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|Title:||Biomimetic synthesis of calcium carbonate thin films using hydroxylated poly(methyl methacrylate) (PMMA) template||Authors:||Jayaraman, A.
|Issue Date:||Jan-2007||Citation:||Jayaraman, A., Subramanyam, G., Sindhu, S., Ajikumar, P.K., Valiyaveettil, S. (2007-01). Biomimetic synthesis of calcium carbonate thin films using hydroxylated poly(methyl methacrylate) (PMMA) template. Crystal Growth and Design 7 (1) : 142-146. ScholarBank@NUS Repository. https://doi.org/10.1021/cg060172t||Abstract:||Morphosynthesis of calcium-rich materials by tuning the chemical structure of organic matrices has tremendous potential in the preparation of functional mineralized materials. In this paper, we have demonstrated the deposition of thin films of CaCO3 by subtle modifications of the backbone of poly(methyl methacrylate) (PMMA) by the incorporation of many hydroxyl groups. The water-insoluble hydroxylated PMMA (HyPMMA) was used as a template along with poly(acrylic acid) (PA) as an additive for CaCO3 mineralization. Thin film deposition was controlled by the addition of an appropriate amount of PA to the crystallization medium. At lower concentrations (PA = 50 and 100 μg/mL), irregular aggregates of calcite crystallites were formed. As the concentration of PA was increased (500 μg/mL and 1 mg/mL), calcite thin films were deposited. Time-dependent crystallization showed that the precipitates obtained after 3 h were biphasic in structure, consisting of both amorphous and crystalline domains. Observations suggest that crystal aggregates and thin films were formed through a multistep mechanism in which an amorphous phase was deposited initially and was subsequently transformed into stable crystalline form. In contrast, mineralization in the presence of HyPMMA or PA alone yielded only calcite or calcite aggregates. Our results indicate that a concerted interplay of interactions between the insoluble polymer matrix (HyPMMA) and soluble PA determines the growth and morphology of CaCO3 by influencing the transformation of amorphous calcium carbonate (ACC) into the crystalline phase. More specifically, we have investigated the interplay of the role of acid groups on PA and accelerating alcohol groups on HyPMMA in calcium carbonate crystallization. © 2007 American Chemical Society.||Source Title:||Crystal Growth and Design||URI:||http://scholarbank.nus.edu.sg/handle/10635/116241||ISSN:||15287483||DOI:||10.1021/cg060172t|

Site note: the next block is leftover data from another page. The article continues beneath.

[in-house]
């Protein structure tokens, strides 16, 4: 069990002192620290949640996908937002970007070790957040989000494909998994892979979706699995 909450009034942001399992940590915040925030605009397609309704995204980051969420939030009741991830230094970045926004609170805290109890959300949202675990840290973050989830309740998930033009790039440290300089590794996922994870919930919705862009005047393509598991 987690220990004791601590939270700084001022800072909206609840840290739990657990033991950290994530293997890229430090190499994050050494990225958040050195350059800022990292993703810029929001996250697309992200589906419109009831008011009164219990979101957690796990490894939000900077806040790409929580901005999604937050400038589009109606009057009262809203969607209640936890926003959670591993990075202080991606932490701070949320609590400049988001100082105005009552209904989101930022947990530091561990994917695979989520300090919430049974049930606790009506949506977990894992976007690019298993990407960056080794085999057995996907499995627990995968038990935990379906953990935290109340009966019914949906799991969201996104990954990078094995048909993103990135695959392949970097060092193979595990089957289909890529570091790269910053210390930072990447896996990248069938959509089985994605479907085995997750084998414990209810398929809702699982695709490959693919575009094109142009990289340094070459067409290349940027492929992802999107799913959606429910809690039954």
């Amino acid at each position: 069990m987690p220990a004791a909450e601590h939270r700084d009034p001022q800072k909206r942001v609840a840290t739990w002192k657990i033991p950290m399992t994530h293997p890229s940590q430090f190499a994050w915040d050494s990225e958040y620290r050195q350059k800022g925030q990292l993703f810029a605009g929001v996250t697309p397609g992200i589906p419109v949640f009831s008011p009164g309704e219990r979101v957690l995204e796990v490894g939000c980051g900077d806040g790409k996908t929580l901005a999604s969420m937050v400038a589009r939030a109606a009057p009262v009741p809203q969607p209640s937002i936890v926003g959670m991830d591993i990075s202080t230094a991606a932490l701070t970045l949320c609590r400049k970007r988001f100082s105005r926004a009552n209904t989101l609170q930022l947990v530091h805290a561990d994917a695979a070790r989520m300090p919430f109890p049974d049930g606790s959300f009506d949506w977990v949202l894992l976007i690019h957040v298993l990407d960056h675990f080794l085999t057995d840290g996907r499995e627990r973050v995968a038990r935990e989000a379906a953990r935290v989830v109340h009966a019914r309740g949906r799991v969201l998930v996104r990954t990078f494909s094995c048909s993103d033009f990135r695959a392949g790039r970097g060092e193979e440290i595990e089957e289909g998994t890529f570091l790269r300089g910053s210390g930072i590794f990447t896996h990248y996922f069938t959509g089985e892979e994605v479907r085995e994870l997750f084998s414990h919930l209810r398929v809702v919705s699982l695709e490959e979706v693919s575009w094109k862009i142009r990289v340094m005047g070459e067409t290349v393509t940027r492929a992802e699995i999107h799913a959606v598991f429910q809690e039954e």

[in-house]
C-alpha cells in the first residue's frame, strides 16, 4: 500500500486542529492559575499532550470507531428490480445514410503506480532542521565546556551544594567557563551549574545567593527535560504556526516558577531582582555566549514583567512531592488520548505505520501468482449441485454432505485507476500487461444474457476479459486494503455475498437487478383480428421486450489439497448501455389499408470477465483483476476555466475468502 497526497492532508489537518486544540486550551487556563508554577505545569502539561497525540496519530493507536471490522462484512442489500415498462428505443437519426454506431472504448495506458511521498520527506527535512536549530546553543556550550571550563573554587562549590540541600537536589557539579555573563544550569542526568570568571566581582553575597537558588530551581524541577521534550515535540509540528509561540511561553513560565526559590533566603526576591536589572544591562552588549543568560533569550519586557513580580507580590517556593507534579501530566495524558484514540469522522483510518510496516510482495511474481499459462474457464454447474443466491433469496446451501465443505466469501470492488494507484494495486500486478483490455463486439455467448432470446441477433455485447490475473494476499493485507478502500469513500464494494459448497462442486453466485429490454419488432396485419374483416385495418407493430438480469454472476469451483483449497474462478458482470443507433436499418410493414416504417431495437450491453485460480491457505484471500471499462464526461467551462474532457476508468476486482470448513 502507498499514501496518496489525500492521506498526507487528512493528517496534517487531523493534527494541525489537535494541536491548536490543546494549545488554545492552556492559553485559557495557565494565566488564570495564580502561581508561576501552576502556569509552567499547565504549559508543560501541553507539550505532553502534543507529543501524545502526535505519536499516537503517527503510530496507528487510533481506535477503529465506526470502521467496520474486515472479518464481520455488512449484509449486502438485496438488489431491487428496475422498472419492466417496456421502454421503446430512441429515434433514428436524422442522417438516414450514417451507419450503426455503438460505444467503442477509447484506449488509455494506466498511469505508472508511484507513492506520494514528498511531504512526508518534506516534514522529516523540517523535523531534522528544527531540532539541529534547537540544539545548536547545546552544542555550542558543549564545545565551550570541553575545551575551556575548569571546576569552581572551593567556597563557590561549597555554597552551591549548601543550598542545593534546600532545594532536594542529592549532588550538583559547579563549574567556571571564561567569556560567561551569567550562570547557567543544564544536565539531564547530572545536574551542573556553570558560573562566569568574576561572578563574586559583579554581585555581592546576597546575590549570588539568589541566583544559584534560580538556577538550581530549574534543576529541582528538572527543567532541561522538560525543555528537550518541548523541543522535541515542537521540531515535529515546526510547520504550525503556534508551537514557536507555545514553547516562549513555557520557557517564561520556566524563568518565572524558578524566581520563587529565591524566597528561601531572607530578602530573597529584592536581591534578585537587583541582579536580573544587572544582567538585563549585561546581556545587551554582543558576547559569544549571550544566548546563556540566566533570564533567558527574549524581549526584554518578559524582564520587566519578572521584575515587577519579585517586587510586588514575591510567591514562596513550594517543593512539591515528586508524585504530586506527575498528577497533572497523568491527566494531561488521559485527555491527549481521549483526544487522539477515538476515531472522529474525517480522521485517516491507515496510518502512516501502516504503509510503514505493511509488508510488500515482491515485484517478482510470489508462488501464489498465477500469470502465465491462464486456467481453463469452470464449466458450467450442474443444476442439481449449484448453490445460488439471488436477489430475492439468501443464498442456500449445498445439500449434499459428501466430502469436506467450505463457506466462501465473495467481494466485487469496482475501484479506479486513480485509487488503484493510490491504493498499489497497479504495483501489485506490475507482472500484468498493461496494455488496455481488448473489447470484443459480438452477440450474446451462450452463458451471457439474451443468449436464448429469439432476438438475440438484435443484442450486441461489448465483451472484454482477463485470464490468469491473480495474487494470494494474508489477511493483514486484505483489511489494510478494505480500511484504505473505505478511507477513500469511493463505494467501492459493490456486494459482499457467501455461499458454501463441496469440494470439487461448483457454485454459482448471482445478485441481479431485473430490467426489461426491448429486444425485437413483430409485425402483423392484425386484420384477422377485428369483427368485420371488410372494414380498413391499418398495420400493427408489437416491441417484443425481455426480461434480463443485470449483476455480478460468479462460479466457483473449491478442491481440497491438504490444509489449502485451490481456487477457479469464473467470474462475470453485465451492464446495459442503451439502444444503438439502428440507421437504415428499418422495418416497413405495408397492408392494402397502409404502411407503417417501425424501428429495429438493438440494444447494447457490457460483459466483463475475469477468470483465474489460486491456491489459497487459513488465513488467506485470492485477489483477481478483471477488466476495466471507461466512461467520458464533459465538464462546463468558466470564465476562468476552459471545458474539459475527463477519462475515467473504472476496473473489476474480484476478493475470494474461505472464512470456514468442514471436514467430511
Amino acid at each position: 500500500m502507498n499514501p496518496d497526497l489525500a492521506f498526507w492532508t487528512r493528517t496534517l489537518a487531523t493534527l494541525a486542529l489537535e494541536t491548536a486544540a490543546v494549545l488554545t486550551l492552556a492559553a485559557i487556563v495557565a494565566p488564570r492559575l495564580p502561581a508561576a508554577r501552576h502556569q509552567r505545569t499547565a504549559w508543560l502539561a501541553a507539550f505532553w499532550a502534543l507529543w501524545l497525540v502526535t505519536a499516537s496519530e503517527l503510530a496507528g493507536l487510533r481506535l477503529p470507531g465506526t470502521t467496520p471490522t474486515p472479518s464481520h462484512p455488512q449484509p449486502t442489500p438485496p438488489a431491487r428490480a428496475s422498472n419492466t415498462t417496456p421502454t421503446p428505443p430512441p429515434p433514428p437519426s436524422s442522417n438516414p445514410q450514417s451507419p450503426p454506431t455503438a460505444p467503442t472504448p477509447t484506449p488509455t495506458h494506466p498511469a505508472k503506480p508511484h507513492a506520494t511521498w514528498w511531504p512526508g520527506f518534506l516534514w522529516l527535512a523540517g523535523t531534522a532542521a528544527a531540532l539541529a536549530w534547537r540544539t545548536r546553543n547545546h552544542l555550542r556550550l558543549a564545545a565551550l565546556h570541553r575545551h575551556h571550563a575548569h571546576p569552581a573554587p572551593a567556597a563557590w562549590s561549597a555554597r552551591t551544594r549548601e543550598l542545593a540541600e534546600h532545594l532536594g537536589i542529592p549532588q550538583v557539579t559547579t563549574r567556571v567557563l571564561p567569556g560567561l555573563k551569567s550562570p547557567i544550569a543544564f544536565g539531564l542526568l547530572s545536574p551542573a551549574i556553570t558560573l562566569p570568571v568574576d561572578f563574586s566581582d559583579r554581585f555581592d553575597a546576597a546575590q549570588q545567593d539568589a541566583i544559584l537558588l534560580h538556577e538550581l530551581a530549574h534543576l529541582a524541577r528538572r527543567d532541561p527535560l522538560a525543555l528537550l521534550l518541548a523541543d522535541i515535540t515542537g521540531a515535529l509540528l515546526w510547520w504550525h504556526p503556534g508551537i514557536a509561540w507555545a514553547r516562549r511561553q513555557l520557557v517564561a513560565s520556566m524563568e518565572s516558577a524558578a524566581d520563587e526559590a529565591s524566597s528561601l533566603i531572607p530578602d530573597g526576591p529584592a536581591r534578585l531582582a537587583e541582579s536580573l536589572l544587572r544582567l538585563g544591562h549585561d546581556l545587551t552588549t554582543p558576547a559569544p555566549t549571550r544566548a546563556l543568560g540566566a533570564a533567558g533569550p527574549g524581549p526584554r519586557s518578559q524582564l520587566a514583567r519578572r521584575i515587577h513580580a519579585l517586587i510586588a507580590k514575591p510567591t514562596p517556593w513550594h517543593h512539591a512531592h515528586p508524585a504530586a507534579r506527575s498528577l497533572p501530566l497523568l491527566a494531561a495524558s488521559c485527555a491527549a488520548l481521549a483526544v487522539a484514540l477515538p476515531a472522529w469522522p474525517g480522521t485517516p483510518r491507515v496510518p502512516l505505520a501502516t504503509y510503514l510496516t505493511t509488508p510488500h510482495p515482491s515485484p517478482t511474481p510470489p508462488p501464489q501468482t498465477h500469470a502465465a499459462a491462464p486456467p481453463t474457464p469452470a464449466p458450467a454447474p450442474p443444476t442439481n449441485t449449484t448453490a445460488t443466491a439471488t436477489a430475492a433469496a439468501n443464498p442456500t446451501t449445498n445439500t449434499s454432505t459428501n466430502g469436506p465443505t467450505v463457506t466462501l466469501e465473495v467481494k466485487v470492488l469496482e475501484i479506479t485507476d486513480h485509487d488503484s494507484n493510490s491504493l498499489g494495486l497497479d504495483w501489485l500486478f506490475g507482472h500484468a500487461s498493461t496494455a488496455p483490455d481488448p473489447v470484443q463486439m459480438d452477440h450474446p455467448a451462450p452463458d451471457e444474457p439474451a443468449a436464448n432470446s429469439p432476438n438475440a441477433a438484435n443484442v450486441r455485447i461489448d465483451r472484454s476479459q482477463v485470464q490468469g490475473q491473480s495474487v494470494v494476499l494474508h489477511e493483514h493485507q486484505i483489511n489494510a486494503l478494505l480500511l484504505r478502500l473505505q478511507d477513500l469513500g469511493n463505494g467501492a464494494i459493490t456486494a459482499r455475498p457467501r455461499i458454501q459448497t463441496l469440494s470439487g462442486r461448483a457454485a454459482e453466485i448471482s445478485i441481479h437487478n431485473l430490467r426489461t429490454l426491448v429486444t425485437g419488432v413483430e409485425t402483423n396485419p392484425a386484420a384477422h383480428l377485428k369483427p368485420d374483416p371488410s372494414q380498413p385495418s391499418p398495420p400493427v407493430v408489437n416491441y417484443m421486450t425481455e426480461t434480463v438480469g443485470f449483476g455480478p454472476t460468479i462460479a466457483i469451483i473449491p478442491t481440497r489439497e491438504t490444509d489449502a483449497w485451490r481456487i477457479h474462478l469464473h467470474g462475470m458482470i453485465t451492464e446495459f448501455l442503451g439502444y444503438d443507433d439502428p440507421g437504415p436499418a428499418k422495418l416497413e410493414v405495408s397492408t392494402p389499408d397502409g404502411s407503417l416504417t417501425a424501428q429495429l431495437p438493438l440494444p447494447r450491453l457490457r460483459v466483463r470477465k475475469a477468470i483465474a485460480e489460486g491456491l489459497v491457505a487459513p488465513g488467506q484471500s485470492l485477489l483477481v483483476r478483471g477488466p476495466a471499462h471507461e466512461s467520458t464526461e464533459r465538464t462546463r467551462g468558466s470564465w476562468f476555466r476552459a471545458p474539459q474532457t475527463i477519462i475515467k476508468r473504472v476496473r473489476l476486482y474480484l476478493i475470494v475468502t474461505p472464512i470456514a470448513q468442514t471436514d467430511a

|Appears in Collections:||Staff Publications|
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